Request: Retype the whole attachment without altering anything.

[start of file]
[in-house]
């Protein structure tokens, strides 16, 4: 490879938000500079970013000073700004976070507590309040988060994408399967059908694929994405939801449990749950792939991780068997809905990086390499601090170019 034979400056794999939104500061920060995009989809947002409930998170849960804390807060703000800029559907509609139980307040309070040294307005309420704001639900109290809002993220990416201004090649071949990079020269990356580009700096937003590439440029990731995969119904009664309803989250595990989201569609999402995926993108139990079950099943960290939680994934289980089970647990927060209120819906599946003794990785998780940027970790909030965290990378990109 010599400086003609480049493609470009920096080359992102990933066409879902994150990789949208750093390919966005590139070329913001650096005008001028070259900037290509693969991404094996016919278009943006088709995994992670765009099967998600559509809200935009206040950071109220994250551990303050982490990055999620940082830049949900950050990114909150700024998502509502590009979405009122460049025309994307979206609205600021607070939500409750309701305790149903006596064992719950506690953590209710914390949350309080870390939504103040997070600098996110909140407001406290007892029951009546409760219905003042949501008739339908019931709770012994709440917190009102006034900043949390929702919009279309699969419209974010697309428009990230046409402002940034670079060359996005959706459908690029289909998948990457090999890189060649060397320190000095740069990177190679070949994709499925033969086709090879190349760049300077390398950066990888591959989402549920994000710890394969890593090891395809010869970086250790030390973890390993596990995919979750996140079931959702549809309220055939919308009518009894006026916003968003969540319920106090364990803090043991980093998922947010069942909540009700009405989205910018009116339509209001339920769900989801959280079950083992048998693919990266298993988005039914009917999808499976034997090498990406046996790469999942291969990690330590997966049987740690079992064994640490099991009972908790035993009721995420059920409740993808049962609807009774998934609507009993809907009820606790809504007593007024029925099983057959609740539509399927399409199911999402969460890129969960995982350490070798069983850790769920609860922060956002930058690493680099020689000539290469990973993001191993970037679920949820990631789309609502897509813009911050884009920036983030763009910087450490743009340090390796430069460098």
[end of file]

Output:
[in-house]
């Protein structure tokens, strides 16, 4: 490879938000500079970013000073700004976070507590309040988060994408399967059908694929994405939801449990749950792939991780068997809905990086390499601090170019 034979400056794999939104500061920060995009989809947002409930998170849960804390807060703000800029559907509609139980307040309070040294307005309420704001639900109290809002993220990416201004090649071949990079020269990356580009700096937003590439440029990731995969119904009664309803989250595990989201569609999402995926993108139990079950099943960290939680994934289980089970647990927060209120819906599946003794990785998780940027970790909030965290990378990109 010599400086003609480049493609470009920096080359992102990933066409879902994150990789949208750093390919966005590139070329913001650096005008001028070259900037290509693969991404094996016919278009943006088709995994992670765009099967998600559509809200935009206040950071109220994250551990303050982490990055999620940082830049949900950050990114909150700024998502509502590009979405009122460049025309994307979206609205600021607070939500409750309701305790149903006596064992719950506690953590209710914390949350309080870390939504103040997070600098996110909140407001406290007892029951009546409760219905003042949501008739339908019931709770012994709440917190009102006034900043949390929702919009279309699969419209974010697309428009990230046409402002940034670079060359996005959706459908690029289909998948990457090999890189060649060397320190000095740069990177190679070949994709499925033969086709090879190349760049300077390398950066990888591959989402549920994000710890394969890593090891395809010869970086250790030390973890390993596990995919979750996140079931959702549809309220055939919308009518009894006026916003968003969540319920106090364990803090043991980093998922947010069942909540009700009405989205910018009116339509209001339920769900989801959280079950083992048998693919990266298993988005039914009917999808499976034997090498990406046996790469999942291969990690330590997966049987740690079992064994640490099991009972908790035993009721995420059920409740993808049962609807009774998934609507009993809907009820606790809504007593007024029925099983057959609740539509399927399409199911999402969460890129969960995982350490070798069983850790769920609860922060956002930058690493680099020689000539290469990973993001191993970037679920949820990631789309609502897509813009911050884009920036983030763009910087450490743009340090390796430069460098």